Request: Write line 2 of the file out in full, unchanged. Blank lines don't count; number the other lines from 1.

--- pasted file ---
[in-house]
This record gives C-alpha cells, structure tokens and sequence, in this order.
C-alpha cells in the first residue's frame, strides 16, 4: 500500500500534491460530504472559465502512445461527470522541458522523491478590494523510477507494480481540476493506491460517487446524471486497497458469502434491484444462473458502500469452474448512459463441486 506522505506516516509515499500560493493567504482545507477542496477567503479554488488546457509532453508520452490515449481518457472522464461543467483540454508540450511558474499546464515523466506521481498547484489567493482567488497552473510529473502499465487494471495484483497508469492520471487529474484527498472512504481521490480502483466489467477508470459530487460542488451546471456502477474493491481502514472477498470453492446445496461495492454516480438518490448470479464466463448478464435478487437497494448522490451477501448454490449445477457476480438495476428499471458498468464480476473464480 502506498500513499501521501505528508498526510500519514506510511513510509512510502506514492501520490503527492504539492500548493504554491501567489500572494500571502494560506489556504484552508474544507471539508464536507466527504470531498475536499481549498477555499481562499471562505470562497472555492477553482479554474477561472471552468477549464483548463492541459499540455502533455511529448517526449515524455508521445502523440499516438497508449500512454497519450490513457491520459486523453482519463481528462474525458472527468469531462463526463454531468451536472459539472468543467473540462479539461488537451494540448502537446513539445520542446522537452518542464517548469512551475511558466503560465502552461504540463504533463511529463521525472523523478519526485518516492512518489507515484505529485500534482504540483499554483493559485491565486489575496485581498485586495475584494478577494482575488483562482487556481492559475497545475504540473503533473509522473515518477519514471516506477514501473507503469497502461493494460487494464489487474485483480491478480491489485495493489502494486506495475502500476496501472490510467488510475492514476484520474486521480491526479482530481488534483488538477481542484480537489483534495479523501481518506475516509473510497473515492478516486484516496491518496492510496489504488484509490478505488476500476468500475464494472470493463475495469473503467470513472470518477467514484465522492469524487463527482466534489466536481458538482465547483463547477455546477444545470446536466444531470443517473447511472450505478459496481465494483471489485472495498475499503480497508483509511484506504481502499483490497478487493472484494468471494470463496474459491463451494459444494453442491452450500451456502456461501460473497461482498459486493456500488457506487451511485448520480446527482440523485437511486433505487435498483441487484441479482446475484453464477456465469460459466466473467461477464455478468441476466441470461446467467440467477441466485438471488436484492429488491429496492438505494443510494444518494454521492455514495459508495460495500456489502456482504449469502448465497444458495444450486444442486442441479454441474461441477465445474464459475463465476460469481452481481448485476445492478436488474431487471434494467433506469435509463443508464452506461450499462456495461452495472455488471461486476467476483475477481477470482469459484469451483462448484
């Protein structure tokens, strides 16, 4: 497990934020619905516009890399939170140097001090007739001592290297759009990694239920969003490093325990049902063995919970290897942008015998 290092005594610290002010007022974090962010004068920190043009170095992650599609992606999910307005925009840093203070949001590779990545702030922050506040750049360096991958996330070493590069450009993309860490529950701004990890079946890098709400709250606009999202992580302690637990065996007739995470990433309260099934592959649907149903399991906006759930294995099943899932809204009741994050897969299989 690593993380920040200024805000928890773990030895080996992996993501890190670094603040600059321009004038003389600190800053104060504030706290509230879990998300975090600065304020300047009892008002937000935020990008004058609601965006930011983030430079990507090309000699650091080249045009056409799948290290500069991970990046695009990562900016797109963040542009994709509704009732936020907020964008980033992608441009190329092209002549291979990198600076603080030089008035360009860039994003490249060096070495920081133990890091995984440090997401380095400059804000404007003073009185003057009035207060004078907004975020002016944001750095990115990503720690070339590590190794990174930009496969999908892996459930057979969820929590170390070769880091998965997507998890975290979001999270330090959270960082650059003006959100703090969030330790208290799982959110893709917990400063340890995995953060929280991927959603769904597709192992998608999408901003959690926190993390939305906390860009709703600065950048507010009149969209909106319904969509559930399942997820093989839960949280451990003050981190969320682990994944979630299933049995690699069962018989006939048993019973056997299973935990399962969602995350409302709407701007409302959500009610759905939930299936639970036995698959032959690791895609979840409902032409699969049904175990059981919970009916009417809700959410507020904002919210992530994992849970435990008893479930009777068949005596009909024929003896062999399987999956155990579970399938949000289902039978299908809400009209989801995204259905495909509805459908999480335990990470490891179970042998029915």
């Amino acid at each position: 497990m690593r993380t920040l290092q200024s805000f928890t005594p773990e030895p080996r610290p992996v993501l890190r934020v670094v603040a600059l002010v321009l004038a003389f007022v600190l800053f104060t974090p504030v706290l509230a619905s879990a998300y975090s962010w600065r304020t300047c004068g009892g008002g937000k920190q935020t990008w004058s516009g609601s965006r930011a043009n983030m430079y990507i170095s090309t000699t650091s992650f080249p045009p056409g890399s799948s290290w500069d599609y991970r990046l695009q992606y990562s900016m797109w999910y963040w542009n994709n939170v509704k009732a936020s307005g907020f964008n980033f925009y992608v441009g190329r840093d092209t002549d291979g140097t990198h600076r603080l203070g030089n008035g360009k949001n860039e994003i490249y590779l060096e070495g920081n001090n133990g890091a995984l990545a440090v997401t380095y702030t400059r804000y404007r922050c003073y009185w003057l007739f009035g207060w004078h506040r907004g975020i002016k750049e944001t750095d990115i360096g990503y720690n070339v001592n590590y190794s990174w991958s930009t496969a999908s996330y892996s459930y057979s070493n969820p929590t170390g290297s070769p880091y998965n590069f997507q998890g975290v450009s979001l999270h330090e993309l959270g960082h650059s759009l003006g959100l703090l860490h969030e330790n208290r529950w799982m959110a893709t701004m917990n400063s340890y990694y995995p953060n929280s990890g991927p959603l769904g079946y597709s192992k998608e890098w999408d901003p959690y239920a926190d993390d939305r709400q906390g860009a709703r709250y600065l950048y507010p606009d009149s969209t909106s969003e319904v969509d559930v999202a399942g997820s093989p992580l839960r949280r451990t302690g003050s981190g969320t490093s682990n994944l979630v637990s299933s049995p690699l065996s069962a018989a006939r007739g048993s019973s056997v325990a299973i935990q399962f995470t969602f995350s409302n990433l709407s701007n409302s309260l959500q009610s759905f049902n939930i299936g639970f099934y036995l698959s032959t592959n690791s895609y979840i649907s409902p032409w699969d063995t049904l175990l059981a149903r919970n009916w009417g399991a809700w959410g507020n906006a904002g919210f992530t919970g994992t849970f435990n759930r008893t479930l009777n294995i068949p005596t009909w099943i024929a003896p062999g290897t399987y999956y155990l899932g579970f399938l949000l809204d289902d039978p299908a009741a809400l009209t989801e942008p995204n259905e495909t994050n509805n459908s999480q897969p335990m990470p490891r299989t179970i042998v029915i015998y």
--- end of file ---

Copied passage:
This record gives C-alpha cells, structure tokens and sequence, in this order.